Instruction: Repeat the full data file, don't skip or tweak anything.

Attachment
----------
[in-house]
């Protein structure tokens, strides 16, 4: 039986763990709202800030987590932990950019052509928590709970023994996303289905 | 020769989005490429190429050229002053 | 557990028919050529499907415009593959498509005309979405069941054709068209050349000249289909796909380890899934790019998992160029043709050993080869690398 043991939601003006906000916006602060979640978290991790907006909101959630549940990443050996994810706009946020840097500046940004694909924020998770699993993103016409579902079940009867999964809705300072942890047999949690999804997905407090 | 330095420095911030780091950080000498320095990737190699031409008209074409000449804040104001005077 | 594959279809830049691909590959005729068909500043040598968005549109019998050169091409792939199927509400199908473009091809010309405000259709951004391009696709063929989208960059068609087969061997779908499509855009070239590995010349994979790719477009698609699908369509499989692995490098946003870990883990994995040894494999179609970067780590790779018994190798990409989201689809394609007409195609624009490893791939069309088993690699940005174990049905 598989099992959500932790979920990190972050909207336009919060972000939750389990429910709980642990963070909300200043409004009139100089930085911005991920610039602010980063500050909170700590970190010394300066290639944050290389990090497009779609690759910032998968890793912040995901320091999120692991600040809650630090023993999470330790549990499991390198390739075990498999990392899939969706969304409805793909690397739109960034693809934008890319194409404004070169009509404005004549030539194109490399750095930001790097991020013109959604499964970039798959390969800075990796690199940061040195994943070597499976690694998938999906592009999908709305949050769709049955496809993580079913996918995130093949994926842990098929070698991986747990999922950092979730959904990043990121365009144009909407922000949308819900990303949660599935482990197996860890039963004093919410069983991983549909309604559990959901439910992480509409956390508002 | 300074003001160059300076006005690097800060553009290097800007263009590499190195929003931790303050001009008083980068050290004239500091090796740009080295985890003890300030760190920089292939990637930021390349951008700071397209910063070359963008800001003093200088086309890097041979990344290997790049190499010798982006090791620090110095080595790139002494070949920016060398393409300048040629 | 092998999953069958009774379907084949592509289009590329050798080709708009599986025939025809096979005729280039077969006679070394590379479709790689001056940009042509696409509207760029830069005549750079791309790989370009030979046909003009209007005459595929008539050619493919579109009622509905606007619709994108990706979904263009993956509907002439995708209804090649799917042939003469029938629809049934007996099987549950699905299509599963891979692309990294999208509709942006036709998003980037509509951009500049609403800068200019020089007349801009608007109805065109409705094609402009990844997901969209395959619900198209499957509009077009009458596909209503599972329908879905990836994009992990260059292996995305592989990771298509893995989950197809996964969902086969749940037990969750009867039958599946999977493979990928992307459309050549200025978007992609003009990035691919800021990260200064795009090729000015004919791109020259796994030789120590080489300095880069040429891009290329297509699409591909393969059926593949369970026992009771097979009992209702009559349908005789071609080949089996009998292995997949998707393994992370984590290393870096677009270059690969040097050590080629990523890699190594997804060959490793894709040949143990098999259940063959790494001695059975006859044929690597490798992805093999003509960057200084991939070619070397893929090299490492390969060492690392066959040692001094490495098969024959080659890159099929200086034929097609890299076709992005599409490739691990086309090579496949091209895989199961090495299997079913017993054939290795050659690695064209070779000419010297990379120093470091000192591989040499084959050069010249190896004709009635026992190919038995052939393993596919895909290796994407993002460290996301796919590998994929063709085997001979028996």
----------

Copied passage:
[in-house]
């Protein structure tokens, strides 16, 4: 039986763990709202800030987590932990950019052509928590709970023994996303289905 | 020769989005490429190429050229002053 | 557990028919050529499907415009593959498509005309979405069941054709068209050349000249289909796909380890899934790019998992160029043709050993080869690398 043991939601003006906000916006602060979640978290991790907006909101959630549940990443050996994810706009946020840097500046940004694909924020998770699993993103016409579902079940009867999964809705300072942890047999949690999804997905407090 | 330095420095911030780091950080000498320095990737190699031409008209074409000449804040104001005077 | 594959279809830049691909590959005729068909500043040598968005549109019998050169091409792939199927509400199908473009091809010309405000259709951004391009696709063929989208960059068609087969061997779908499509855009070239590995010349994979790719477009698609699908369509499989692995490098946003870990883990994995040894494999179609970067780590790779018994190798990409989201689809394609007409195609624009490893791939069309088993690699940005174990049905 598989099992959500932790979920990190972050909207336009919060972000939750389990429910709980642990963070909300200043409004009139100089930085911005991920610039602010980063500050909170700590970190010394300066290639944050290389990090497009779609690759910032998968890793912040995901320091999120692991600040809650630090023993999470330790549990499991390198390739075990498999990392899939969706969304409805793909690397739109960034693809934008890319194409404004070169009509404005004549030539194109490399750095930001790097991020013109959604499964970039798959390969800075990796690199940061040195994943070597499976690694998938999906592009999908709305949050769709049955496809993580079913996918995130093949994926842990098929070698991986747990999922950092979730959904990043990121365009144009909407922000949308819900990303949660599935482990197996860890039963004093919410069983991983549909309604559990959901439910992480509409956390508002 | 300074003001160059300076006005690097800060553009290097800007263009590499190195929003931790303050001009008083980068050290004239500091090796740009080295985890003890300030760190920089292939990637930021390349951008700071397209910063070359963008800001003093200088086309890097041979990344290997790049190499010798982006090791620090110095080595790139002494070949920016060398393409300048040629 | 092998999953069958009774379907084949592509289009590329050798080709708009599986025939025809096979005729280039077969006679070394590379479709790689001056940009042509696409509207760029830069005549750079791309790989370009030979046909003009209007005459595929008539050619493919579109009622509905606007619709994108990706979904263009993956509907002439995708209804090649799917042939003469029938629809049934007996099987549950699905299509599963891979692309990294999208509709942006036709998003980037509509951009500049609403800068200019020089007349801009608007109805065109409705094609402009990844997901969209395959619900198209499957509009077009009458596909209503599972329908879905990836994009992990260059292996995305592989990771298509893995989950197809996964969902086969749940037990969750009867039958599946999977493979990928992307459309050549200025978007992609003009990035691919800021990260200064795009090729000015004919791109020259796994030789120590080489300095880069040429891009290329297509699409591909393969059926593949369970026992009771097979009992209702009559349908005789071609080949089996009998292995997949998707393994992370984590290393870096677009270059690969040097050590080629990523890699190594997804060959490793894709040949143990098999259940063959790494001695059975006859044929690597490798992805093999003509960057200084991939070619070397893929090299490492390969060492690392066959040692001094490495098969024959080659890159099929200086034929097609890299076709992005599409490739691990086309090579496949091209895989199961090495299997079913017993054939290795050659690695064209070779000419010297990379120093470091000192591989040499084959050069010249190896004709009635026992190919038995052939393993596919895909290796994407993002460290996301796919590998994929063709085997001979028996």